Lithium batteries, these small, round ones used for hearing aids, watches, and car key fobs, are toxic and should not be thrown in the trash. Treat them like you would any other household hazardous waste.

Car batteries are recyclable, and in fact, are quite valuable. Auto part stores will gladly take them back, and so will many residential waste transfer stations.

The Problem of Rechargeable Batteries

Perhaps of greater concern nowadays is what’s happening to spent rechargeable batteries from cell phones, laptops, and other portable electronic equipment. Such items contain potentially toxic heavy metals sealed up inside, and if thrown out with the regular garbage can jeopardize the environmental integrity of both landfills and incinerator emissions. Luckily, the battery industry sponsors the operations of Call2Recycle, Inc. (formerly the Rechargeable Battery Recycling Corporation or RBRC), which facilitates the collection of used rechargeable batteries in an industry-wide “take back” program for recycling. Your big-box hardware store chain (like Home Depot and Lowes) likely has a booth where you can drop off rechargeable batteries for recycling.

Additional Battery Recycling Options

Consumers can help by limiting their electronics purchases to items that carry the Battery Recycling Seal on their packaging (note that this seal still has the RBRC acronym on it). Furthermore, consumers can find out where to drop off old rechargeable batteries (and even old cell phones) by checking Call2Recycle’s website. Also, many electronics stores will take back rechargeable batteries and deliver them to Call2Recycle free-of-charge. Check with your favorite retailer. Call2Recycle then processes the batteries via a thermal recovery technology that reclaims metals such as nickel, iron, cadmium, lead, and cobalt, repurposing them for use in new batteries.

Yes, You Can (and Should) Recycle Batteries. Here’s How.

For most of my young adulthood, I kept an empty pretzel container in the back of my closet that I filled with spent batteries. As my collection grew, I made myself feel better about this battery boneyard by imagining it as a tiny cabinet of curiosities—with corroded AAs, an assortment of button-cell batteries, and an old smartphone standing in for precious objets d’art and reticulated skeletons—but in reality I just didn’t know what to do with them.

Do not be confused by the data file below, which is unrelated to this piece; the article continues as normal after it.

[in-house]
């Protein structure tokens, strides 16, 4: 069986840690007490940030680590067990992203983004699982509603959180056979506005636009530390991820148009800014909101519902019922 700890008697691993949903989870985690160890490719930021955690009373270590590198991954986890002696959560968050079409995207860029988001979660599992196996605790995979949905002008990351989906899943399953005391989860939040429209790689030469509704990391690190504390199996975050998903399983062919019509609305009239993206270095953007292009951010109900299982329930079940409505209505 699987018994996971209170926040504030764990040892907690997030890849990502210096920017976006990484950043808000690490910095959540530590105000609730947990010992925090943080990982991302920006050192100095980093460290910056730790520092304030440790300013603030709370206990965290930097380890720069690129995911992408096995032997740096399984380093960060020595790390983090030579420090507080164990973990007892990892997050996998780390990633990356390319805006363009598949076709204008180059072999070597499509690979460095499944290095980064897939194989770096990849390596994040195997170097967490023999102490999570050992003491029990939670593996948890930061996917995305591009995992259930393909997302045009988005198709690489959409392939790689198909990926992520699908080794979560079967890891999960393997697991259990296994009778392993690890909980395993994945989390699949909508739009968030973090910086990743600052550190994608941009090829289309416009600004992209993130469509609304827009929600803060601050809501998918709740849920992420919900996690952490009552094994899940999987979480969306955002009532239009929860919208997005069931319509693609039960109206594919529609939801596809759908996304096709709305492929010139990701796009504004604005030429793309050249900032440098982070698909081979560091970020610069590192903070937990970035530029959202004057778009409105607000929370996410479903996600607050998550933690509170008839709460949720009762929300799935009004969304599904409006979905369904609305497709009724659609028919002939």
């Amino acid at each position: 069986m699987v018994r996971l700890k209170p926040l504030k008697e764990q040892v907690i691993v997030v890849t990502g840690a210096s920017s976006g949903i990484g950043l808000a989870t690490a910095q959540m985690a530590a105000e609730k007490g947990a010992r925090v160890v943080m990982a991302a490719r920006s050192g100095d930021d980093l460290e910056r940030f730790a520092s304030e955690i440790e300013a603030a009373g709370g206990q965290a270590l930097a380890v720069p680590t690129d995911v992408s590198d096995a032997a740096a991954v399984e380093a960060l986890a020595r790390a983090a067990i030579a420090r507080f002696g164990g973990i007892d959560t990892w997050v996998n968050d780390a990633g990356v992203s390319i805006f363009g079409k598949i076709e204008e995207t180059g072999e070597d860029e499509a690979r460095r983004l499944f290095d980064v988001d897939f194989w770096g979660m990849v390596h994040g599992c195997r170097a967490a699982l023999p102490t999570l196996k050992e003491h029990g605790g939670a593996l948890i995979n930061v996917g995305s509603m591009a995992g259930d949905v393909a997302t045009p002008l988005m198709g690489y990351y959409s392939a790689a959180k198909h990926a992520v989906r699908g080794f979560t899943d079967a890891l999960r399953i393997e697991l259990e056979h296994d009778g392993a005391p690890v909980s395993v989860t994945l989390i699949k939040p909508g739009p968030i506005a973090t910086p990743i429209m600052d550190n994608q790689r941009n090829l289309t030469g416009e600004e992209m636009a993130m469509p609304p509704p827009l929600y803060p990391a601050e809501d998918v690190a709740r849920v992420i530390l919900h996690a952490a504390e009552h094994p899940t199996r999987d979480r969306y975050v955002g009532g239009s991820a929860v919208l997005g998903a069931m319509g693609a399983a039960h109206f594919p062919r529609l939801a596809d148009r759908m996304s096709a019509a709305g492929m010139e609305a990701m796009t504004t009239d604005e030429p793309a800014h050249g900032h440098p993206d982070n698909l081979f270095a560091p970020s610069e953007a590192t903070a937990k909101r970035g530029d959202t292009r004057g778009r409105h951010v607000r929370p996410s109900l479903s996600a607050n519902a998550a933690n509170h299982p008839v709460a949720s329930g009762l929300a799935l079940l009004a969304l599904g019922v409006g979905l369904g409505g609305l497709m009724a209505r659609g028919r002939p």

I wanted to spare my spent batteries from the trash can (where they could potentially catch fire or explode) and keep them out of the landfill (where they could leach harmful chemicals into local ecosystems), but I wasn’t sure how to recycle them. I was also skeptical that recycling would actually do anything, having spent decades dutifully recycling plastic with seemingly little impact (from 1980 to 2018, just 7% of all plastic generated was recycled in the US).

Fortunately, the landscape of options for battery recycling has evolved significantly as I’ve eased into my thirties. Unlike plastics, which are notoriously difficult and unprofitable to recycle, recycling the metals found in most batteries is simpler and often legally mandated, and it has become more lucrative as demand for electronics continues to rise. After reporting on batteries and charging accessories over the past few years, not to mention recycling batteries of all types, I’ve found that these are the best recycling methods—they’re easy to do and easy on the environment.

Drop them off

A growing number of municipalities, as well as several private companies, provide designated drop-off sites for battery recycling. Some offer this service for free, while others may charge a fee (usually based on the type and quantity of batteries you want to drop off). Either way, it’s a convenient option.

You can find electronic-waste recycling facilities in your area using these searchable databases:

  • Call2Recycle specializes in battery recycling and lets you narrow your search by whether you’re looking to recycle rechargeable batteries, single-use batteries, cell phones, or e-bike batteries. It has an extensive list of public and private collection sites (including its own, which collects batteries weighing up to 11 pounds apiece).
  • Greener Gadgets lets you search for facilities that recycle many types of e-waste, including televisions, monitors, computers and laptops, printers, and mobile phones. You can filter by the latter category to find facilities that also accept batteries, since most recyclers that collect battery-containing items such as phones take batteries as well. (Nevertheless, you should independently confirm that your preferred location accepts the kind of batteries you want to recycle.)